Dungeonslayers in the pub

Dungeonslayers Yesterday I had the opportunity to run a session of the upcoming 4th edition of Dungeonslayers at our regular RPG pub meeting. We actually had two groups with four and three players respectively. The second group was run by my friend Mirko.

While I have run DS before, it was Mirko’s first time. But I have to admit he put a bit more effort into it. He had prepared a couple of pregenerated characters and even brought some miniatures and his own homebrew adventure. I decided I don’t need any minis and ran “Lord of the Rats”, the introductory adventure which was already part of Dungeonslayers 3.0.

While Mirko’s group was already playing we were still creating characters. I thought about bringing pregenerated characters, too, but in the end I decided against it for two reasons: a) I think the best way to learn a new game is by starting with character creation and b) I was lazy. The players decided it was best to cover all classes and races, so they came up with a dwarven fighter, a human healer and an elven scout.

The first fights were pretty easy. Normal rats don’t pose that much threat. Things changed when the characters fought a couple of nasty Giant Rats which brought at least two of the characters close to death. In these fights Dungeonslayers showed one its great advantages: it’s fast and fun.

For some weird reason the characters took the direct way to an altar room ignoring all the other opportunities for experience and loot where they fought a couple of giant rats again. When they tried to deface a statue of the evil rat god they found out that the statue was actually a golem. Alas I messed up at that point and instead of taking the stats of the clay golem (as written in the adventure description) I used the stats of the stone golem which is at least twice as difficult to fight! After the dwarven fighter was almost killed in one stroke by the golem, I realized my mistake and allowed the characters to retreat.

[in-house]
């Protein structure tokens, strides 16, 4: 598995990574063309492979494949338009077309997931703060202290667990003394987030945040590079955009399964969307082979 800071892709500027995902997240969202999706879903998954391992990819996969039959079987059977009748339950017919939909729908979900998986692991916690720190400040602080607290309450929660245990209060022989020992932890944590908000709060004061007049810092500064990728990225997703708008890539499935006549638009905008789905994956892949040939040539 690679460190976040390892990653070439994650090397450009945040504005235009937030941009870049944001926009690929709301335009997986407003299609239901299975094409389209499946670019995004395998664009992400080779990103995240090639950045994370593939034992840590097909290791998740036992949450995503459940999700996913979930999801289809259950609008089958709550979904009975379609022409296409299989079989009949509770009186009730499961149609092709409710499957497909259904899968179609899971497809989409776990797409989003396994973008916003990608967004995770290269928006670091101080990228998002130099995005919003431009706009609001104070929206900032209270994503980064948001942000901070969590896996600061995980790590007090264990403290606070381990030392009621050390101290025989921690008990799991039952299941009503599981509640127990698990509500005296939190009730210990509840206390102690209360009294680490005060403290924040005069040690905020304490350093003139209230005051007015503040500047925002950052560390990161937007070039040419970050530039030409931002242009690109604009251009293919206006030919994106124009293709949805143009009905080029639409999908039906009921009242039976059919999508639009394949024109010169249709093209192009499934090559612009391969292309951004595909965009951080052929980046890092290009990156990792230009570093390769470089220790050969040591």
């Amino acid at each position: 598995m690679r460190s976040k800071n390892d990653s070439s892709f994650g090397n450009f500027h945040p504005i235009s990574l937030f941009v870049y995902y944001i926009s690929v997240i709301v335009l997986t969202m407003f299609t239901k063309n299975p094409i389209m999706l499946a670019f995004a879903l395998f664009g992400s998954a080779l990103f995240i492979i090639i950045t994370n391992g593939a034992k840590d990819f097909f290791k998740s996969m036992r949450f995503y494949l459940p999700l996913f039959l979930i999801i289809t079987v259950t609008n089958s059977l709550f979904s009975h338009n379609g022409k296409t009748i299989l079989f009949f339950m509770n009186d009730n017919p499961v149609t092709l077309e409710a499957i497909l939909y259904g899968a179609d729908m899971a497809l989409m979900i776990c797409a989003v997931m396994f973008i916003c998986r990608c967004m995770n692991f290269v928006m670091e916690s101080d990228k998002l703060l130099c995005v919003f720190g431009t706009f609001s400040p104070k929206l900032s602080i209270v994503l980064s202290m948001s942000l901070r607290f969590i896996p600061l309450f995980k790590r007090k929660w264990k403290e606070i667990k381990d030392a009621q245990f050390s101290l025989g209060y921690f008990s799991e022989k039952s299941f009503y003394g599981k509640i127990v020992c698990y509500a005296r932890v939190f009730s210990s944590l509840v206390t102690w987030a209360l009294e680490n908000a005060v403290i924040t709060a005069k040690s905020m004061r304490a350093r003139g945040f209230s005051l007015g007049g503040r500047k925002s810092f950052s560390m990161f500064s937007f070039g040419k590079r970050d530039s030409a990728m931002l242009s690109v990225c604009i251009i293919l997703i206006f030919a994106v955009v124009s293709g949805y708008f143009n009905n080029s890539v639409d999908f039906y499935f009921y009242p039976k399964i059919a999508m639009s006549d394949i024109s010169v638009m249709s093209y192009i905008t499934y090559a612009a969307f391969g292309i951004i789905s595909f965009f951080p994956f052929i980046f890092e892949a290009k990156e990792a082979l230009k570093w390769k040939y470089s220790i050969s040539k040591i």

After tending to their wounds they were ready to explore the rest of the dungeon. After a few more rooms, a couple of in-game jokes and some minor fights it was already 10 pm and we decided to call it a day. We all had a lot of fun playing Dungeonslayers and decided to continue the game on our next pub meeting. It’s quite possible that this game might turn into a regular campaign!

Michael Wolf is a German games designer and enthusiast best known for his English language role-playing games blog, Stargazer's World, and for creating the free rules-light medieval fantasy adventure game Warrior, Rogue & Mage. He has also worked as an English translator on the German-language Dungeonslayers role-playing game and was part of its editorial team. In addition to his work on Warrior, Rogue & Mage and Dungeonslayers, he has created several self-published games and also performed layout services and published other independent role-playing games such as A Wanderer's Romance, Badass, and the Wyrm System derivative Resolute, Adventurer & Genius, all released through his imprint Stargazer Games. Professionally, he works as a video technician and information technologies specialist. Stargazer's World was started by Michael in August 2008.

4 thoughts on “Dungeonslayers in the pub”

  1. Thanks for posting this! Dungeonslayers looks like exactly the kind of thing I've been looking for: and old-school style game with some more updated mechanics for things like checks and some more things for rounding out characters.

    I'm going to check it out today. It looks interesting!

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